Wow! Those of you who have been reading this blog long enough to remember my post on Why People Don’t Read Short Stories may remember that they are something I usually savour, rarely devouring an entire collection in one sitting, but Yoko Ogawa breaks the mould and her newly published book Revenge is full of hooks and devices that stopped me putting it aside and saw me instead ploughing on to read one after the after.
Like a curious sea creature taking the glistening bait, after reading the first story, I dove into the next, caught in the deft grip of Ogawa’s clever and haunting narration, each story carrying the slimmest thread into the next, sufficient to keep the reader interested and more than that, inquisitive to continue and see what she would come up with next.
I first read Yoko Ogawa last year, attracted by her slim collection of three stories contained within The Diving Pool and then her novella The Housekeeper + The Professor, they are very different books, so I was interested in how this collection would compare.
She has written prolifically over the years and much of her work has been translated into French, very little thus far in English, though perhaps that will change as her short stories are increasingly appearing in contemporary English language publications. The Nobel Prize winning author Kenzaburō Ōe when speaking about her work said:
‘Yoko Ogawa is able to give expression to the most subtle workings of human psychology in prose that is gentle yet penetrating.’
Revenge is an apt title, there are traces of it in every story, calculated revenge, obsessive revenge, inexplicable revenge and cold-blooded revenge. Each story exists on its own, but I read it like a novel, not wanting to pause between titles and feeling right from the end of the first story a tightness in the solar plexus and realisation that I had been holding my breath.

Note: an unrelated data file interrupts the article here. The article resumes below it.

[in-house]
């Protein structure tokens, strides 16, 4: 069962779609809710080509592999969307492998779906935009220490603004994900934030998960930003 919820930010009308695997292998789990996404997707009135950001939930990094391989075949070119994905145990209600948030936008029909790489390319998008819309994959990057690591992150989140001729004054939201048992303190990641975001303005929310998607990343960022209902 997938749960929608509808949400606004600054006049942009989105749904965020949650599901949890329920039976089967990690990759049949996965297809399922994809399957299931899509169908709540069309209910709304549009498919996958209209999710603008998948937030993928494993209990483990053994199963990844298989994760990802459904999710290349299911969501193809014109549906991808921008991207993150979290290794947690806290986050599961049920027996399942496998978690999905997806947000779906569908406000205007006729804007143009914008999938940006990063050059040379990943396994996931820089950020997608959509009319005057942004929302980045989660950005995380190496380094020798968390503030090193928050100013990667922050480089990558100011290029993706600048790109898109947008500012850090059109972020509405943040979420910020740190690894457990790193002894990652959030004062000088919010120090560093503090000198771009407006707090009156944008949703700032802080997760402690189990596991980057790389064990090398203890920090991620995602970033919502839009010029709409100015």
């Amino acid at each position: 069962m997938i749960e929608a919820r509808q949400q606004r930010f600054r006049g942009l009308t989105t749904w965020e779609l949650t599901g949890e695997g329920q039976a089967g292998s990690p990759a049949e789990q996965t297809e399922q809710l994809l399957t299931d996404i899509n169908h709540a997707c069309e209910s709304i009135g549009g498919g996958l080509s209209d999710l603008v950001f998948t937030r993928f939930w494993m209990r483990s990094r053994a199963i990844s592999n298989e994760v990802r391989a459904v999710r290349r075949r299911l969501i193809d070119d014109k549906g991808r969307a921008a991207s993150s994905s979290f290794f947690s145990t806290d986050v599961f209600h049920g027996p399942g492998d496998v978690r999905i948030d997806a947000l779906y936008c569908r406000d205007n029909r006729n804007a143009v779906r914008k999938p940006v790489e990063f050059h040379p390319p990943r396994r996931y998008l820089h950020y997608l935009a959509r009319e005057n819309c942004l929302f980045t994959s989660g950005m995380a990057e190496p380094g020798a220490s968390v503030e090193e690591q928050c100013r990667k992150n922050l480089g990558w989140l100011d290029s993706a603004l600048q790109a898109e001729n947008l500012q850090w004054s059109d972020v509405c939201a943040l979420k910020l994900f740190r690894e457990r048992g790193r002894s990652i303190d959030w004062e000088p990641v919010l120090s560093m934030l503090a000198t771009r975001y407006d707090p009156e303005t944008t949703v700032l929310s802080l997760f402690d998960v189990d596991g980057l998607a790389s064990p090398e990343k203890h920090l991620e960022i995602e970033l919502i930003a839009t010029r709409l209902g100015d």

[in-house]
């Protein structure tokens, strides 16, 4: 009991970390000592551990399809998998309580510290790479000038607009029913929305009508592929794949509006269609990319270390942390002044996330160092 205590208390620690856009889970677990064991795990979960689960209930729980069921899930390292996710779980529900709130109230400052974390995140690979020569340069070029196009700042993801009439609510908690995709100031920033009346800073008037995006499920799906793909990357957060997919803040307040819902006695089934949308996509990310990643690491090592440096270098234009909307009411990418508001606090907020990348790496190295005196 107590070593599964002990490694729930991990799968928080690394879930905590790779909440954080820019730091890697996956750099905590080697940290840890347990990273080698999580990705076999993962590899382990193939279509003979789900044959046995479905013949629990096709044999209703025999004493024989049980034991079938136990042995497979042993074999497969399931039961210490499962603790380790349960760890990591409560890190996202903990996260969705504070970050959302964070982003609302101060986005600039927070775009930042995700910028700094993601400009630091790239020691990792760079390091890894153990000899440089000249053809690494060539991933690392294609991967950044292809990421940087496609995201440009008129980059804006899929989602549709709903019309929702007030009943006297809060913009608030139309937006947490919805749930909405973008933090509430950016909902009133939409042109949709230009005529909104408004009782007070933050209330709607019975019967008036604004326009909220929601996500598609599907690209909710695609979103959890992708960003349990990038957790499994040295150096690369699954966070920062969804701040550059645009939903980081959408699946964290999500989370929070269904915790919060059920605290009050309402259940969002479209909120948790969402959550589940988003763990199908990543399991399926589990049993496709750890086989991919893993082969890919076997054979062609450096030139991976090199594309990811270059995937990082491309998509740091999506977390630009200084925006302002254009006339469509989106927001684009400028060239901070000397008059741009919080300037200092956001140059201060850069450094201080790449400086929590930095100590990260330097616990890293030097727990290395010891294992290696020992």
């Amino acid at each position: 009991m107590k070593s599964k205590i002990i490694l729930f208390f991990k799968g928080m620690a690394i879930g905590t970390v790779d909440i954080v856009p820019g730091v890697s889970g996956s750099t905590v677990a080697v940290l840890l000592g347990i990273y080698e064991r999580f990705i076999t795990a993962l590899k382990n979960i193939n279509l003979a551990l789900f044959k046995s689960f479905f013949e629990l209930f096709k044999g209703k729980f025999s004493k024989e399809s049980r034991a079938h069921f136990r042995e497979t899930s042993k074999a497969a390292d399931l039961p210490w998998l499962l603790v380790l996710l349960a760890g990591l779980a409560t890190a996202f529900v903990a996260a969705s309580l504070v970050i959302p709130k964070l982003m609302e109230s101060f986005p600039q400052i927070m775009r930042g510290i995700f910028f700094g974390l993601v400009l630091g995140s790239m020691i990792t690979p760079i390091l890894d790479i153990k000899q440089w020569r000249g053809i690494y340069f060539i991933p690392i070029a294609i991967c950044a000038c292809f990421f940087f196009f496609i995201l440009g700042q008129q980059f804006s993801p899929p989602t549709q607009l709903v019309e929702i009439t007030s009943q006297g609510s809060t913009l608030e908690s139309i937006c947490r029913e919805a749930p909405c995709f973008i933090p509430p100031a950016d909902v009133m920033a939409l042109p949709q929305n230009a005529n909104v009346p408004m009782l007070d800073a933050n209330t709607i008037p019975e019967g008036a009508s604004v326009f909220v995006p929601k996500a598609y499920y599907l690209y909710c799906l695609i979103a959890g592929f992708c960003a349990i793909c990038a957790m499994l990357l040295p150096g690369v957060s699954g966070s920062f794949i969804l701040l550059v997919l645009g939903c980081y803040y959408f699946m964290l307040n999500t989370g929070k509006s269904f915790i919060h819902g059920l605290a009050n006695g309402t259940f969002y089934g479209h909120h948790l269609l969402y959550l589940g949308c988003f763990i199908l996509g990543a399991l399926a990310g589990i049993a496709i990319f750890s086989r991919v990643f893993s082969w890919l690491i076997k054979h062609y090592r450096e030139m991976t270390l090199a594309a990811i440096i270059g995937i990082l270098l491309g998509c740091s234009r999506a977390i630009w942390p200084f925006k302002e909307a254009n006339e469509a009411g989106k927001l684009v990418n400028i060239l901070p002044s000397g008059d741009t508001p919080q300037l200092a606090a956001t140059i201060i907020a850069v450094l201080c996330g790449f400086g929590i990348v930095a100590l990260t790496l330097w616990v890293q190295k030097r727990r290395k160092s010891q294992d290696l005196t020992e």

It’s not just the story, it’s awe at how she can write in such an engaging way, where very little actually happens, but we begin to understand more about what is going on in the mind of the character from all the little details she gives, creating a growing image in our own minds, just before she delivers the final blow. And even when we don’t know much about a particular character, someone on the periphery perhaps, not important to the story, chances are we are about to find out more about them in the next story. And so we read on to find out if we guessed right or if she will insert some other connection.
I share this from the blurb, which encapsulates something of these stories in a more concise manner than I ever could:
An aspiring writer moves into a new apartment and discovers that her landlady has murdered her husband. Years later, the writer’s stepson reflects upon his stepmother and the strange stories she used to tell him. Meanwhile, a surgeon’s lover vows to kill him if he does not leave his wife. Before she can follow-through on her crime of passion, though, the surgeon will cross paths with another remarkable woman, a cabaret singer whose heart beats delicately outside of her body. But when the surgeon promises to repair her condition, he sparks the jealousy of another man who would like to preserve the heart in a custom tailored bag. Murderers and mourners, mothers and children, lovers and innocent bystanders—their fates converge in a darkly beautiful web that they are each powerless to escape.
Ogawa is certainly not the first writer to do this, to infuse stories with their subtle threads and connections, Alice Hoffman does it with Blackbird House, Colum McCann did it with Let The Great World Spin and I believe Cloud Atlas (which I have not read) has something that makes it too, more like vaguely connected stories than a novel.
Revenge isn’t a complicated kind of clever though, there’s no need to question or ponder too deeply over it, the links are clear, but it will leave you wondering how she does it, how she maps out those stories and creates those links. It’s like a jigsaw puzzle with multiple subjects, the letters R E V E N G E scratched across the surface.
Note: This book was an Advance Reader Copy (ARC) provided by the publisher via NetGalley.